Uniform TitleGlobalization, democratization and government education provision in East Asia
NameChen, Jing (author), Kaufman, Robert (chair), Lau, Richard (internal member), Shafer, Michael (internal member), Haggard, Stephan (outside member), Rutgers University, Graduate School - New Brunswick,
Education and state--East Asia,
DescriptionHow would globalization and democratization affect government education provision in East Asia? My dissertation conducts the first systematic statistical and comparative case study in South Korea, Taiwan, Singapore, Hong Kong (before 1997), Malaysia, Indonesia, Philippines and Thailand.
The statistical study covers all eight cases for the time period 1971 to 2003. It finds no robust effects of trade and capital account openness on government education provision, evaluated from resources, participation, attainment, and gender equity. However, comparative case studies of Taiwan, Singapore, Malaysia and Thailand show significant effects of globalization. As governments in these cases adopted an outward-oriented economic strategy, increasing competition from the global market eventually pressured them to adapt their education systems to the needs of the economy and the global market. Common reform measures include expanding education access, updating vocational, science and technology education, administrative reforms and learning reforms. The role of the state is critical in this process of education upgrading. The states that prioritize the
importance of human capital in their development model early and have efficient policy linkages matching economic demand and education supply did better. The case studies also show that the globalization indicators used in the statistical study cannot capture its impacts well.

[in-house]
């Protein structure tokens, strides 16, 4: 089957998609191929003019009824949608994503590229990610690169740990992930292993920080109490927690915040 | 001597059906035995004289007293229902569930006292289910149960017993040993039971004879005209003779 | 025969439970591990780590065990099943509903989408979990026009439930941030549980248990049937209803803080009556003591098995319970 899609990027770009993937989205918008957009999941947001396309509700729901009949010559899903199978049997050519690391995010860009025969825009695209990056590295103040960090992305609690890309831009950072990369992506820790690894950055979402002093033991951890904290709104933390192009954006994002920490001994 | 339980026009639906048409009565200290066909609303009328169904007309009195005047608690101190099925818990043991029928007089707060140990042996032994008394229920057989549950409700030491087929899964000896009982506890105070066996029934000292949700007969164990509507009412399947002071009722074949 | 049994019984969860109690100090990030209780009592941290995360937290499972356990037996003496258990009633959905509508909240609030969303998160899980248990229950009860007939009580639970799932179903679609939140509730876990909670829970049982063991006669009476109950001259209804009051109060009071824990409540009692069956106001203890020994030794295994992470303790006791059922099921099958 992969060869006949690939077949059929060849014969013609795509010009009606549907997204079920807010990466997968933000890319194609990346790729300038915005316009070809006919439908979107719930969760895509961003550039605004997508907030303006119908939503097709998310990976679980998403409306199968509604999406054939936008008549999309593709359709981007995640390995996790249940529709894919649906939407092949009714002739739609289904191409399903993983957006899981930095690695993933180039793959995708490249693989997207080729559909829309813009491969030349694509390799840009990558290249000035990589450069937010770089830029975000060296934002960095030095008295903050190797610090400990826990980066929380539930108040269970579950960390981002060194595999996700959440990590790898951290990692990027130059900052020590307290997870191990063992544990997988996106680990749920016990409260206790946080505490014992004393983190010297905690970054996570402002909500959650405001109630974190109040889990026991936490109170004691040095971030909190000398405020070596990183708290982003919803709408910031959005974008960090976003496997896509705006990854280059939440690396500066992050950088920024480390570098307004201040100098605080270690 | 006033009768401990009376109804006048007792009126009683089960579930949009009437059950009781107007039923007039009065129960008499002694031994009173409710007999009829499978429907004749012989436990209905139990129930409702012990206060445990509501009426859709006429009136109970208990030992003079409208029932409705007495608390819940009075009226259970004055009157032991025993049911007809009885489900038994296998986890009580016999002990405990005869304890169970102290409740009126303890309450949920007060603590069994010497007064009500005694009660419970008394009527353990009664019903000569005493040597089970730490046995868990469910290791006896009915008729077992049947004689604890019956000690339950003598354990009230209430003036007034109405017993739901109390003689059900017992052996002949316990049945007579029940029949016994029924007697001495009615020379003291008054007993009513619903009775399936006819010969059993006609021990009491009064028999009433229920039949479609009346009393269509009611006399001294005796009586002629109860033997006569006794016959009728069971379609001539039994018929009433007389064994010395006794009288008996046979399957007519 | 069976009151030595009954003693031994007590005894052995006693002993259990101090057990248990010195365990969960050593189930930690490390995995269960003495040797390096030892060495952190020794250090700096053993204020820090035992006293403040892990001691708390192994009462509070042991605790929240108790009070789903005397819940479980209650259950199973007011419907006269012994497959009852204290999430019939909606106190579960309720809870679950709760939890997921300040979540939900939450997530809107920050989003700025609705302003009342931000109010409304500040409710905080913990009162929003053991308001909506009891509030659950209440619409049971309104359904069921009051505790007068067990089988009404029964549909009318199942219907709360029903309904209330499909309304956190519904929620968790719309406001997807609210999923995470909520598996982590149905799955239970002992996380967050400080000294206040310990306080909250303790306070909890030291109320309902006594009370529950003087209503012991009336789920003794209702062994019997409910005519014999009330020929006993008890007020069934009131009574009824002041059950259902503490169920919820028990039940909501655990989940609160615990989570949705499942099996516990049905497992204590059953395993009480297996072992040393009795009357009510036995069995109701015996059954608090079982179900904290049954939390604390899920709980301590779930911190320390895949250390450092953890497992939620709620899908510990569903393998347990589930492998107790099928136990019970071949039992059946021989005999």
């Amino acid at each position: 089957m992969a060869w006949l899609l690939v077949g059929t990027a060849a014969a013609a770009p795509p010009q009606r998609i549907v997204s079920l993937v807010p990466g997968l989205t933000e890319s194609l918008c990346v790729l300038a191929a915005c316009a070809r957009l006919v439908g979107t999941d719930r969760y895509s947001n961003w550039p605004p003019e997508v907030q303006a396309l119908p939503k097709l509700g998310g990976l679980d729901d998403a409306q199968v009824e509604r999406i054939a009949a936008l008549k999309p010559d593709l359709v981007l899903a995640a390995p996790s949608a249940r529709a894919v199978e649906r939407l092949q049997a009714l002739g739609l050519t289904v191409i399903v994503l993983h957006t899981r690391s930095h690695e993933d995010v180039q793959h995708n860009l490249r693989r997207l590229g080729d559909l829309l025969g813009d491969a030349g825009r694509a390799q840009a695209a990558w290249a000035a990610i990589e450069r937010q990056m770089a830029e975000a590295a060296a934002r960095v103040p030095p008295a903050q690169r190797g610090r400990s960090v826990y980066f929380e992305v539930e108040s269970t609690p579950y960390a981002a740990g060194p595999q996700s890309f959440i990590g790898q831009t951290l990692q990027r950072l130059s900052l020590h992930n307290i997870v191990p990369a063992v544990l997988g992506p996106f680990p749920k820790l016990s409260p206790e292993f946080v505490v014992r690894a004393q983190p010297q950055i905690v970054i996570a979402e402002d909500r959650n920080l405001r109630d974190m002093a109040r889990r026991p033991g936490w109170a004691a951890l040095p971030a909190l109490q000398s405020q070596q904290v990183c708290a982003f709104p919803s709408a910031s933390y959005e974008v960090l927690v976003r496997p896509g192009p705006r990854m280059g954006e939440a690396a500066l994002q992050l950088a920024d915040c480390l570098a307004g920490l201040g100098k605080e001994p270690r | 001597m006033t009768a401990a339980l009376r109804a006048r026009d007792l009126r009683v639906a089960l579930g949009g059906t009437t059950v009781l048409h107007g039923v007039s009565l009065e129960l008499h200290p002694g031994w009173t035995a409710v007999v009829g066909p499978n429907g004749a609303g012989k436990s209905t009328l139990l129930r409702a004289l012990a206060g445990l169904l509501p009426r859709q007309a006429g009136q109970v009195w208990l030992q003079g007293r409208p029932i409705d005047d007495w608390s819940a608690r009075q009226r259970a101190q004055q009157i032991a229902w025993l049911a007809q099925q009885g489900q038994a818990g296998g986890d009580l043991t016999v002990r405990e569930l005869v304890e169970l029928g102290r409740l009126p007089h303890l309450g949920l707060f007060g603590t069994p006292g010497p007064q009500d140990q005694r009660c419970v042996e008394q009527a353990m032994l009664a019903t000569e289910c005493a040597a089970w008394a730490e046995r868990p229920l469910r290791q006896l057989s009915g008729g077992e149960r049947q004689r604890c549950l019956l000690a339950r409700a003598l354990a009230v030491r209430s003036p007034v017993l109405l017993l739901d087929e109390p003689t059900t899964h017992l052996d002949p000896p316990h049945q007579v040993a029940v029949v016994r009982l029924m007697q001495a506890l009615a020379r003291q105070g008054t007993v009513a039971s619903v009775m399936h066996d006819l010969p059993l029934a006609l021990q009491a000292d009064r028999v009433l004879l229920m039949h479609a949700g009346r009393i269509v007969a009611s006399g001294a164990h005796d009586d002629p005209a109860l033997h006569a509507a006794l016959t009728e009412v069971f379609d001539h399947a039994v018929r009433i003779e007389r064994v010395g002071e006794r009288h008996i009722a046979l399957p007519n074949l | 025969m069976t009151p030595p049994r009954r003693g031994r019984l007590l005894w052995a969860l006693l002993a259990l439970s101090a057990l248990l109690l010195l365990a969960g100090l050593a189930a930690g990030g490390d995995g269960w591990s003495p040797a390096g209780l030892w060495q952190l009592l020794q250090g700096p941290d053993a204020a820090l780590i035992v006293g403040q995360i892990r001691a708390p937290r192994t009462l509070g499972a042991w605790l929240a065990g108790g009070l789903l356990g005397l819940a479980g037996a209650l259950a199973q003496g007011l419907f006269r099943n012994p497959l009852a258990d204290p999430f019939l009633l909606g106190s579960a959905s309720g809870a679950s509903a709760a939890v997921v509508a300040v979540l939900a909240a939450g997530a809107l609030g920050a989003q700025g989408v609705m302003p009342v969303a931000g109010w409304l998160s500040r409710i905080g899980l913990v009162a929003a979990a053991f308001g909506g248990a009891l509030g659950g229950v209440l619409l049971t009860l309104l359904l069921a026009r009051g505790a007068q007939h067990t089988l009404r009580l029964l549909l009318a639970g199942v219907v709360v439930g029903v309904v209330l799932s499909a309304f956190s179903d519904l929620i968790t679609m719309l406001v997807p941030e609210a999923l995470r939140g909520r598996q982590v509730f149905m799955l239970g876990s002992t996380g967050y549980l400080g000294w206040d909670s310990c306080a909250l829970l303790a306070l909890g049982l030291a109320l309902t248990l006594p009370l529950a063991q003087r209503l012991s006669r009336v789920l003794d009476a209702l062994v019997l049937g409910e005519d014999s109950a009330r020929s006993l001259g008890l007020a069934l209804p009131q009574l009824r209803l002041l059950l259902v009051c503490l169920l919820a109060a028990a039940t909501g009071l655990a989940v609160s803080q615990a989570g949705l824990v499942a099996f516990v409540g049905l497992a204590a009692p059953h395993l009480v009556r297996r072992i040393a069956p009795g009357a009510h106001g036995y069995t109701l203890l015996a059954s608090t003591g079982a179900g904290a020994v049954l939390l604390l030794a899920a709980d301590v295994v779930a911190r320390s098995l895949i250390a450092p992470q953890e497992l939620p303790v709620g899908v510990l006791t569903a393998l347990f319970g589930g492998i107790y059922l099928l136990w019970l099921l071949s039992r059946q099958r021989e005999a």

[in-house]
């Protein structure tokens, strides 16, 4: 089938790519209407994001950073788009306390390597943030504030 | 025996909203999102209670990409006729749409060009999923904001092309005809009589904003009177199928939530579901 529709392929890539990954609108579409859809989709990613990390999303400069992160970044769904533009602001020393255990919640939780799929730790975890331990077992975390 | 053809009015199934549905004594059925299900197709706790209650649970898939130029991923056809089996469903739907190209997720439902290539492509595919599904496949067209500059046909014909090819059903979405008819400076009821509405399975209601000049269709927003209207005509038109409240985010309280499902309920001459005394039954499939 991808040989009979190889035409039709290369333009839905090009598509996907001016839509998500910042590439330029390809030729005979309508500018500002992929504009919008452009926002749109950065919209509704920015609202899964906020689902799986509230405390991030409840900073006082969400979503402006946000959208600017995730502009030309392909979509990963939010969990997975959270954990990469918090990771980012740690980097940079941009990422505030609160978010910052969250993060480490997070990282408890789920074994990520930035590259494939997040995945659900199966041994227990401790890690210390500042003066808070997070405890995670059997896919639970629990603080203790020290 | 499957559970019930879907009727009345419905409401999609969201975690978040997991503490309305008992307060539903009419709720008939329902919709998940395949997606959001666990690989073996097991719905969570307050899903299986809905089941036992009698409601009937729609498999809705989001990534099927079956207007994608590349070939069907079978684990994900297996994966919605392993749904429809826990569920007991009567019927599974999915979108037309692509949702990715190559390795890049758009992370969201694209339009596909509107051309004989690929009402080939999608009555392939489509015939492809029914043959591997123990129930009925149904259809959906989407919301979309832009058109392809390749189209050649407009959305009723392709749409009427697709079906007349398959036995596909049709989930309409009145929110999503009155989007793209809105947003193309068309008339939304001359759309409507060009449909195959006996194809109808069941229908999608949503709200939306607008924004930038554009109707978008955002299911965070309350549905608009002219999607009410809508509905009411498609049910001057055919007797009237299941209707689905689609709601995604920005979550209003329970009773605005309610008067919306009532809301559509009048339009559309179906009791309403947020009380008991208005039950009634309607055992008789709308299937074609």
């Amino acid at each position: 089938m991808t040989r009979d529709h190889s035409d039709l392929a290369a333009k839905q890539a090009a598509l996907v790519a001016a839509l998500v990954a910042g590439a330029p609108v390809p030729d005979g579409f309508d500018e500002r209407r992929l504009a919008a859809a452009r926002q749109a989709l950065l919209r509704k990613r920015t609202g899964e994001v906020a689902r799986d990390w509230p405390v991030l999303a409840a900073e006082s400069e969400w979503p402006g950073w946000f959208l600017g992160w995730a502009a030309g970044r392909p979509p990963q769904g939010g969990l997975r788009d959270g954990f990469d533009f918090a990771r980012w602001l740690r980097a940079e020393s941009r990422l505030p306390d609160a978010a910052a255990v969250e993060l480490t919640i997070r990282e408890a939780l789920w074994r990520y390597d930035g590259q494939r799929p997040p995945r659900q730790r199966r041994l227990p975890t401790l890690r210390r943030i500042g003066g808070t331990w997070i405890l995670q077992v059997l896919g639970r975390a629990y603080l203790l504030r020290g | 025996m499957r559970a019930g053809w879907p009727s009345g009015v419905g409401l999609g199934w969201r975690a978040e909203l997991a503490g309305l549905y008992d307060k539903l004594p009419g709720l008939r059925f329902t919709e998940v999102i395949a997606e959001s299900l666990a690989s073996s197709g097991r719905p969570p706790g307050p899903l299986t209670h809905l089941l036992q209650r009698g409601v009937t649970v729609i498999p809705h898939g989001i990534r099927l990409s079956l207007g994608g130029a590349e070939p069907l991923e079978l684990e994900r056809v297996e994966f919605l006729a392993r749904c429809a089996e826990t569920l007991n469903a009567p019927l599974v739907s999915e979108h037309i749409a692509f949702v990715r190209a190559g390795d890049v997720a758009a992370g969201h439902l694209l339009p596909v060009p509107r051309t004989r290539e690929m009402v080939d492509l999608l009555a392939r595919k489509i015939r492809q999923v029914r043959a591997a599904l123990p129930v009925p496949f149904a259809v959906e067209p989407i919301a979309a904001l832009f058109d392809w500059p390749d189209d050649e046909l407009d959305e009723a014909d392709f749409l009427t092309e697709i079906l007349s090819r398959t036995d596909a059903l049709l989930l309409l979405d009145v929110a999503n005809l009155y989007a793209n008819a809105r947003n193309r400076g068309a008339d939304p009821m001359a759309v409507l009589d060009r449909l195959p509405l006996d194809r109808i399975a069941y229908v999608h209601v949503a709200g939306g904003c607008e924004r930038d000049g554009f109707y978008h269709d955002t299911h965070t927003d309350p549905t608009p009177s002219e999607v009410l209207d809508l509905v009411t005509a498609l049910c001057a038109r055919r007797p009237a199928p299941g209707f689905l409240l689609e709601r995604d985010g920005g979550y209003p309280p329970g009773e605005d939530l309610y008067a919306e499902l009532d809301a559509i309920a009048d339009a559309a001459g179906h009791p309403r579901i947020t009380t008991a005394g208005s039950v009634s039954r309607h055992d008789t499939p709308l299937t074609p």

Democratization has been found to have positive effects on government education provision in both the statistical and the case studies. The statistical study finds that comparing with their authoritarian counterparts, democracies in East Asia have a higher per capita education spending, a higher per student spending as percent of GDP per capita at the primary and the secondary levels and a higher gross secondary school enrollment.
Consistently, the case studies show that democratization is associated with expanding education access, redistributing education resources from the elites to the masses and fundamental education reforms. However, the mechanisms producing these changes vary by case. The civil society played a major role in initiating changes in Taiwan whereas electoral competition had limited effects. In Thailand, the main architects of reform were educational and bureaucratic elites in the 1970s and might be the civil society and democratic elites in the recent democratic period.
NoteIncludes bibliographical references (p. 537-566).
CollectionGraduate School - New Brunswick Electronic Theses and Dissertations
RightsThe author owns the copyright to this work.